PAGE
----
- The Washington Times - Thursday, April 30, 2009

WASHINGTON — Commercial ships working pirate-infested waters should be protected by an armed corps of senior officers backed by the government, Maersk Alabama Capt. Richard Phillips told Congress Thursday, emphasizing all must operate under a clear chain of command.

“I am not comfortable giving up command authority to others, including the commander of a protection force,” Phillips said in remarks prepared for the Senate Foreign Relations Committee and obtained by the Associated Press. “In the heat of an attack, there can be only one final decision-maker.”

Phillips, who was held by pirates for five days this month and rescued by Navy SEALs, was the star witness during a series of hearings as Congress considers ways to combat a spike in piracy against ships carrying billions of dollars in cargo and humanitarian aid.

Modern-day piracy, the experts were to testify, is the product of lawlessness in places like Somalia and is motivated by money more than ideology. It’s a dangerous business nonetheless, with pirates carrying small arms and rocket launchers.

The International Maritime Bureau recorded 111 attacks in the waters off the Horn of Africa in 2008, almost double the number of the year before. The bureau has recorded at least 84 attacks in the first quarter of 2009.

About 300 non-U.S. crew members remain in Somali captivity aboard 18 hijacked vessels, according to the Senate panel.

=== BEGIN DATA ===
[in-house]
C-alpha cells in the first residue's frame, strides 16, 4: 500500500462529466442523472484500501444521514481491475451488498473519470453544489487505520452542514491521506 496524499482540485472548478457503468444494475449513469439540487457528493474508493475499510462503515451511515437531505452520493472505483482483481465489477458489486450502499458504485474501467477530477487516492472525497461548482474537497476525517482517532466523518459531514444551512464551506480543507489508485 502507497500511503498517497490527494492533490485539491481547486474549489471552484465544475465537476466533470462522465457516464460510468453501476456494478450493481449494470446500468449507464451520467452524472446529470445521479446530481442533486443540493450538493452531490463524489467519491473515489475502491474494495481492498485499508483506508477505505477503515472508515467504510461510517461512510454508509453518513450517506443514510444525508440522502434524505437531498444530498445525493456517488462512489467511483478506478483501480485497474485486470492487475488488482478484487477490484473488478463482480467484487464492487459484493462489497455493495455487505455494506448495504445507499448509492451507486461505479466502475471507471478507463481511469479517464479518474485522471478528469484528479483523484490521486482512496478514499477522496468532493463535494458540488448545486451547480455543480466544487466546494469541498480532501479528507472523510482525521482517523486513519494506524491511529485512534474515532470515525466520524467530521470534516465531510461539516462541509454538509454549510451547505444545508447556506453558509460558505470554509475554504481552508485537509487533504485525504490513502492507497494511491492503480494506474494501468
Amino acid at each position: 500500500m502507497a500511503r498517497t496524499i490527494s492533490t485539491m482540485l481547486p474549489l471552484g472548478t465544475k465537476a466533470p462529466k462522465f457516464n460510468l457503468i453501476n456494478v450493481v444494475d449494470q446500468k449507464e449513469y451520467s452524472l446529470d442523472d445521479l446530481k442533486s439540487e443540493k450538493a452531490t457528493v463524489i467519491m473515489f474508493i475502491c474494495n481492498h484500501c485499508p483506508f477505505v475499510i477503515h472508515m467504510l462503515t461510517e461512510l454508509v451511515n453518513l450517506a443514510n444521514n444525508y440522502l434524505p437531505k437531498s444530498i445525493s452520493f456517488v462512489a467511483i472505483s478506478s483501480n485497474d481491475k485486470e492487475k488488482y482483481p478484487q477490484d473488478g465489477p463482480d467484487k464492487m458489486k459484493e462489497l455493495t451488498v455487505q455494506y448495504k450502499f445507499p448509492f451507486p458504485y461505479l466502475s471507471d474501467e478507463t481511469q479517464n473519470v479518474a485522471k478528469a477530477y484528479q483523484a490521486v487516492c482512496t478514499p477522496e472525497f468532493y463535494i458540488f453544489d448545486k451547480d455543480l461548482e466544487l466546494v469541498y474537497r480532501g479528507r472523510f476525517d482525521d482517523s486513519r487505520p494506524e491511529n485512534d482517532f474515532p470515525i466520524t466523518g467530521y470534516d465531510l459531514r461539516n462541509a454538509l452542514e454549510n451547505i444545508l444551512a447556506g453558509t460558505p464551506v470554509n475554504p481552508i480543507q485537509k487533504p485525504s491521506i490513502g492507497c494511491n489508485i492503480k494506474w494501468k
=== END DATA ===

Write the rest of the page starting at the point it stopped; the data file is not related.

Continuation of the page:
The problem requires a complex regional response between the United States and other powers such as China, India and Russia, Ambassador Stephen Mull told the House Foreign Affairs Committee. He said U.S. officials are working with other countries to deny pirates whatever they might gain from taking ships and crews.

“We will continue to press the importance of a ‘no concessions’ policy when dealing with pirates,” Mull said.

Phillips’ firsthand experience aside, there’s little consensus among policymakers and maritime experts on the wisdom of arming merchant seamen.

The chairman of Phillips’ own company told the Senate panel that doing so could make the seas even more dangerous.

“Arming merchant sailors may result in the acquisition of ever more lethal weapons and tactics by the pirates, a race that merchant sailors cannot win,” Maersk Inc. Chairman John P. Clancey said in his prepared remarks.

Witnesses said the solution will require a combination of diplomacy and cooperation between governments, shippers and seamen’s unions.

Government protection for ships in vast international waters was already in progress.

Belgium said Thursday that its military will provide onboard protection to commercial ships off the Horn of Africa, beginning this weekend. Teams of eight soldiers will be available to Belgian ships upon request if an EU anti-piracy flotilla in the region can’t guarantee protection. The costs will be assumed by ship owners.

Phillips, 53, was taken hostage April 8 after four Somali pirates assaulted his ship, the Maersk Alabama. He was rescued April 12. He has described the siege in interviews, but told the Senate panel he would not talk about the details because of an ongoing investigation and legal proceedings against one of the pirates who held him hostage.

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